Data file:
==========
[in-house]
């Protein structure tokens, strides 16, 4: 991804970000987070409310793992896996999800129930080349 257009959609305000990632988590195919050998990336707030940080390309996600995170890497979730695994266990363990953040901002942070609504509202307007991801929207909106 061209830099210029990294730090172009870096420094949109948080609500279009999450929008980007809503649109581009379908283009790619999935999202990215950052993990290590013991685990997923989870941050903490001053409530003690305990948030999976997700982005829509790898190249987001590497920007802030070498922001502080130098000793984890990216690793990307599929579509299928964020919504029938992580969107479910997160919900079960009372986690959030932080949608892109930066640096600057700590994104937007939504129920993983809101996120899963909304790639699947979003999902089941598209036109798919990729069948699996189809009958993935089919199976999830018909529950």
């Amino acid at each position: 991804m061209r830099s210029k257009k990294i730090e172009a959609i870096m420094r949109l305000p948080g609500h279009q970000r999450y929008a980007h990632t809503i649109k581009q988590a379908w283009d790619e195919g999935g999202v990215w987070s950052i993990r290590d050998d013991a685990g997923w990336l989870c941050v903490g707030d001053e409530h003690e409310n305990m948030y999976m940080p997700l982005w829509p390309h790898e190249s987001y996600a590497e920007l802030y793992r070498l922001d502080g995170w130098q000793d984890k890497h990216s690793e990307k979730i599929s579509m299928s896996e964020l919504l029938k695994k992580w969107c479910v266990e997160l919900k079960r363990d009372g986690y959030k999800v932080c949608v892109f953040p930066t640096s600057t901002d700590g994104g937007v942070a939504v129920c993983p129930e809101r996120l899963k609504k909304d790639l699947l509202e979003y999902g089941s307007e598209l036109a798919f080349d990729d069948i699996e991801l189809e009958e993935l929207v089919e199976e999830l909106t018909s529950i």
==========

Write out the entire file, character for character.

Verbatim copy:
[in-house]
């Protein structure tokens, strides 16, 4: 991804970000987070409310793992896996999800129930080349 257009959609305000990632988590195919050998990336707030940080390309996600995170890497979730695994266990363990953040901002942070609504509202307007991801929207909106 061209830099210029990294730090172009870096420094949109948080609500279009999450929008980007809503649109581009379908283009790619999935999202990215950052993990290590013991685990997923989870941050903490001053409530003690305990948030999976997700982005829509790898190249987001590497920007802030070498922001502080130098000793984890990216690793990307599929579509299928964020919504029938992580969107479910997160919900079960009372986690959030932080949608892109930066640096600057700590994104937007939504129920993983809101996120899963909304790639699947979003999902089941598209036109798919990729069948699996189809009958993935089919199976999830018909529950």
């Amino acid at each position: 991804m061209r830099s210029k257009k990294i730090e172009a959609i870096m420094r949109l305000p948080g609500h279009q970000r999450y929008a980007h990632t809503i649109k581009q988590a379908w283009d790619e195919g999935g999202v990215w987070s950052i993990r290590d050998d013991a685990g997923w990336l989870c941050v903490g707030d001053e409530h003690e409310n305990m948030y999976m940080p997700l982005w829509p390309h790898e190249s987001y996600a590497e920007l802030y793992r070498l922001d502080g995170w130098q000793d984890k890497h990216s690793e990307k979730i599929s579509m299928s896996e964020l919504l029938k695994k992580w969107c479910v266990e997160l919900k079960r363990d009372g986690y959030k999800v932080c949608v892109f953040p930066t640096s600057t901002d700590g994104g937007v942070a939504v129920c993983p129930e809101r996120l899963k609504k909304d790639l699947l509202e979003y999902g089941s307007e598209l036109a798919f080349d990729d069948i699996e991801l189809e009958e993935l929207v089919e199976e999830l909106t018909s529950i």